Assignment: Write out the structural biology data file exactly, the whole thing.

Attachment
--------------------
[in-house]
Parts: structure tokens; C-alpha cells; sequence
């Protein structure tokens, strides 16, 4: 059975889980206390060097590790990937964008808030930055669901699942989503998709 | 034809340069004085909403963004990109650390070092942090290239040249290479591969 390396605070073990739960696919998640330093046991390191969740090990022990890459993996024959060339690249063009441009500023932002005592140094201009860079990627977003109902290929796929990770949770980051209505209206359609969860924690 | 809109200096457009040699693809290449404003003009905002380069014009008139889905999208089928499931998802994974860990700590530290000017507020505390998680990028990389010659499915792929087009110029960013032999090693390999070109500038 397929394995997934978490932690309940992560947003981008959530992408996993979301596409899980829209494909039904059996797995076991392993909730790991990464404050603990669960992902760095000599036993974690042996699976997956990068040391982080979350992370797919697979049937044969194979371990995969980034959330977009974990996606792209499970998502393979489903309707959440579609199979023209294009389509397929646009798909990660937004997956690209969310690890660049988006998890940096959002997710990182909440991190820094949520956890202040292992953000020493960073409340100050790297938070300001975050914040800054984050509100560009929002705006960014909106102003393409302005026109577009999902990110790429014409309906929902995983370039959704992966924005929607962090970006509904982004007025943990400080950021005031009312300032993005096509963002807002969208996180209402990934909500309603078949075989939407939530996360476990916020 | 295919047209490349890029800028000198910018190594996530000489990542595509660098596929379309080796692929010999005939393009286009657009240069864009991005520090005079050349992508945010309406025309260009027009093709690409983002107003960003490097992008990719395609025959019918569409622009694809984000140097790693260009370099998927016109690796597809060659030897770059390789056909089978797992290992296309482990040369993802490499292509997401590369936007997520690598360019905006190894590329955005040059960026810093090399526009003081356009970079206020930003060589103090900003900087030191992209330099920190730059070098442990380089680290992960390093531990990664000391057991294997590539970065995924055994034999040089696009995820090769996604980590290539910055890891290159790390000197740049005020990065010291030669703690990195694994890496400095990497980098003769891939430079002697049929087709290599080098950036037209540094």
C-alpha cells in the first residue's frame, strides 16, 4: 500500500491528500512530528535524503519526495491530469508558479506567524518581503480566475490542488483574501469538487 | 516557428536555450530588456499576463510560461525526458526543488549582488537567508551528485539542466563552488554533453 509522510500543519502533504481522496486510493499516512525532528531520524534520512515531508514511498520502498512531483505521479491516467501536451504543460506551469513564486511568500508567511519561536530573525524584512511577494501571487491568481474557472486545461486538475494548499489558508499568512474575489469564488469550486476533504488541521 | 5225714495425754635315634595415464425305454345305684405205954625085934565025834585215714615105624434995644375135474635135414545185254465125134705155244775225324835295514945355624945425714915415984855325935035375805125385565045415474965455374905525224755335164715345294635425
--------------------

[in-house]
Parts: structure tokens; C-alpha cells; sequence
């Protein structure tokens, strides 16, 4: 059975889980206390060097590790990937964008808030930055669901699942989503998709 | 034809340069004085909403963004990109650390070092942090290239040249290479591969 390396605070073990739960696919998640330093046991390191969740090990022990890459993996024959060339690249063009441009500023932002005592140094201009860079990627977003109902290929796929990770949770980051209505209206359609969860924690 | 809109200096457009040699693809290449404003003009905002380069014009008139889905999208089928499931998802994974860990700590530290000017507020505390998680990028990389010659499915792929087009110029960013032999090693390999070109500038 397929394995997934978490932690309940992560947003981008959530992408996993979301596409899980829209494909039904059996797995076991392993909730790991990464404050603990669960992902760095000599036993974690042996699976997956990068040391982080979350992370797919697979049937044969194979371990995969980034959330977009974990996606792209499970998502393979489903309707959440579609199979023209294009389509397929646009798909990660937004997956690209969310690890660049988006998890940096959002997710990182909440991190820094949520956890202040292992953000020493960073409340100050790297938070300001975050914040800054984050509100560009929002705006960014909106102003393409302005026109577009999902990110790429014409309906929902995983370039959704992966924005929607962090970006509904982004007025943990400080950021005031009312300032993005096509963002807002969208996180209402990934909500309603078949075989939407939530996360476990916020 | 295919047209490349890029800028000198910018190594996530000489990542595509660098596929379309080796692929010999005939393009286009657009240069864009991005520090005079050349992508945010309406025309260009027009093709690409983002107003960003490097992008990719395609025959019918569409622009694809984000140097790693260009370099998927016109690796597809060659030897770059390789056909089978797992290992296309482990040369993802490499292509997401590369936007997520690598360019905006190894590329955005040059960026810093090399526009003081356009970079206020930003060589103090900003900087030191992209330099920190730059070098442990380089680290992960390093531990990664000391057991294997590539970065995924055994034999040089696009995820090769996604980590290539910055890891290159790390000197740049005020990065010291030669703690990195694994890496400095990497980098003769891939430079002697049929087709290599080098950036037209540094």
C-alpha cells in the first residue's frame, strides 16, 4: 500500500491528500512530528535524503519526495491530469508558479506567524518581503480566475490542488483574501469538487 | 516557428536555450530588456499576463510560461525526458526543488549582488537567508551528485539542466563552488554533453 509522510500543519502533504481522496486510493499516512525532528531520524534520512515531508514511498520502498512531483505521479491516467501536451504543460506551469513564486511568500508567511519561536530573525524584512511577494501571487491568481474557472486545461486538475494548499489558508499568512474575489469564488469550486476533504488541521 | 5225714495425754635315634595415464425305454345305684405205954625085934565025834585215714615105624434995644375135474635135414545185254465125134705155244775225324835295514945355624945425714915415984855325935035375805125385565045415474965455374905525224755335164715345294635425